What's the latest on unpaid internships?

Q. Is there a recommended way to utilize interns without running the risk of breaking the law?

Independent contractor status in California: Court of Appeal wades into classification debate

The Court of Appeal of California has ruled in a case testing the limits of calling workers independent contractors. Employers should review their independent contractor arrangements to make sure they meet California requirements.

2, 4, 6, 8! Who does California appreciate? Cheerleaders!

It’s official—professional cheerleaders are now recognized as employees under California law. In July, California Gov. Jerry Brown signed a bill requiring California professional sports teams to pay their cheerleaders at least the minimum wage.

Doing fill-in tasks doesn't make bosses nonexempt

A manager who has to fill in for subordinates when they are absent or because a position is vacant doesn’t necessarily lose exempt status.

Court: Home health aides can have minimum wage, overtime protection

A federal appeals court has upheld Department of Labor rules that grant minimum wage and overtime pay protection to live-in home health care workers employed by third parties.

DOL keeps beating misclassification drum

How serious is the U.S. Department of Labor about cracking down on employers that misclassify workers as independent contractors instead of employees? It has begun a weekly media campaign to tout its growing list of legal victories in misclassification cases.

Use job duties, not title, to set exempt status


Here’s a reminder that job duties are what determine exempt status under the Fair Labor Standards Act. You cannot classify someone as exempt based just on job title or education. For example, requiring a college degree for jobs that really could be performed without such training and experience doesn’t magically make the employee ineligible for overtime protection.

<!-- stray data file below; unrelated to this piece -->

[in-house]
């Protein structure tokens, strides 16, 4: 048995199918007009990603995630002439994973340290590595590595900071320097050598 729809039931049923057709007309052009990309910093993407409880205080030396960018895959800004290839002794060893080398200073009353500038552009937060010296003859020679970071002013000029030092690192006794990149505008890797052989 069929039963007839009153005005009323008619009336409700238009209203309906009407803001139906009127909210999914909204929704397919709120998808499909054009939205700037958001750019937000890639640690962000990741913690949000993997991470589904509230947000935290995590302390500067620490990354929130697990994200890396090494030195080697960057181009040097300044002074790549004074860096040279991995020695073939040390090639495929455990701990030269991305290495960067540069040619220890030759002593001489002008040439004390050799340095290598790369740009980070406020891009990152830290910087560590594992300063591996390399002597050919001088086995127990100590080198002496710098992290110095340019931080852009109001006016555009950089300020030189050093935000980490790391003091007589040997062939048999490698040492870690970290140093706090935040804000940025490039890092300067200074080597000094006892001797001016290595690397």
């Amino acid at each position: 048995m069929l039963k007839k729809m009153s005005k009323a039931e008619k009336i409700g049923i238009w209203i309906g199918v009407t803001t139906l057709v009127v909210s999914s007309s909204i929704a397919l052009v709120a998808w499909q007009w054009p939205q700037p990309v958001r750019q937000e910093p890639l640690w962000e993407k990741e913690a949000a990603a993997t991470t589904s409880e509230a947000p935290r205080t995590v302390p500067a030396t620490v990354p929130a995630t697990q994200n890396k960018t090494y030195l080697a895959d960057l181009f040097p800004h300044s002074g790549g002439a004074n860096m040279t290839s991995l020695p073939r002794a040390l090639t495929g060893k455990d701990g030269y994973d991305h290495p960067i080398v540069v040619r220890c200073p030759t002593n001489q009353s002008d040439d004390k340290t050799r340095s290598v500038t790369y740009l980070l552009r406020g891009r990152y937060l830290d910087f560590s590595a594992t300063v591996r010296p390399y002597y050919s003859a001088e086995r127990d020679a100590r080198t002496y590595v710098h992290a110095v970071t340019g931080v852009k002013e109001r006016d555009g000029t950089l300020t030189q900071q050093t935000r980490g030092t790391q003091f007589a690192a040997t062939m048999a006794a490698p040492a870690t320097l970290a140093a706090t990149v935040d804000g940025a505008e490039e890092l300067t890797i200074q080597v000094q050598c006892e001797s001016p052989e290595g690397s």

Employers weigh in on DOL's white-collar OT rule

Comments are pouring in to the U.S. Department of Labor at a rate of more than 500 per week in advance of a Sept. 4 deadline for employers and others to register their opinions on a rule that the Obama administration says could make 5 million more white-collar workers eligible for overtime pay if they work more than 40 hours in a week.

What are the legal risks of a 20% salary cut for all?

Q. We have to reduce salary wages by 20%. The plan is to reduce three of the five departments to 32 hours and adjust their wages accordingly. Is this legal?

Employee or independent contractor? DOL issues new rules

The U.S. Department of Labor has issued a new set of guidelines that clarify when employers can classify workers as independent contractors.

2nd Circuit says interns don't necessarily have to be paid

In two recent cases decided in July, the 2nd Circuit Court of Appeals has held that in many instances, unpaid interns may not necessarily be employees covered by the Fair Labor Standards Act and the New York Labor Law.

Less than a month for employers to comment on white-collar OT rule

Unless a requested extension goes through, employers only have until Sept. 4 to submit comments on the U.S. Department of Labor’s proposed rule that would raise the salary threshold that makes white-collar employees eligible for overtime pay.

Is DOL's Wage & Hour Division looking at you?

Recent initiatives by the U.S. Department of Labor’s Wage and Hour Division can cause very real problems, particularly for employers in low-wage industries. They’re a target-rich environment for cracking down on minimum wage and overtime pay violations. What's the best way to stay out of WHD’s cross hairs?

What are the 'off-the-clock work' trouble spots?

Q. Some of my employees have been griping that a portion of their job duties involves “off-the-clock” work. What are the rules regarding off-the-clock work, and what are some examples?

David beat Goliath, employers sometimes beat the DOL!

A Texas company has been awarded attorneys’ fees as compensation for aggressive DOL tactics.
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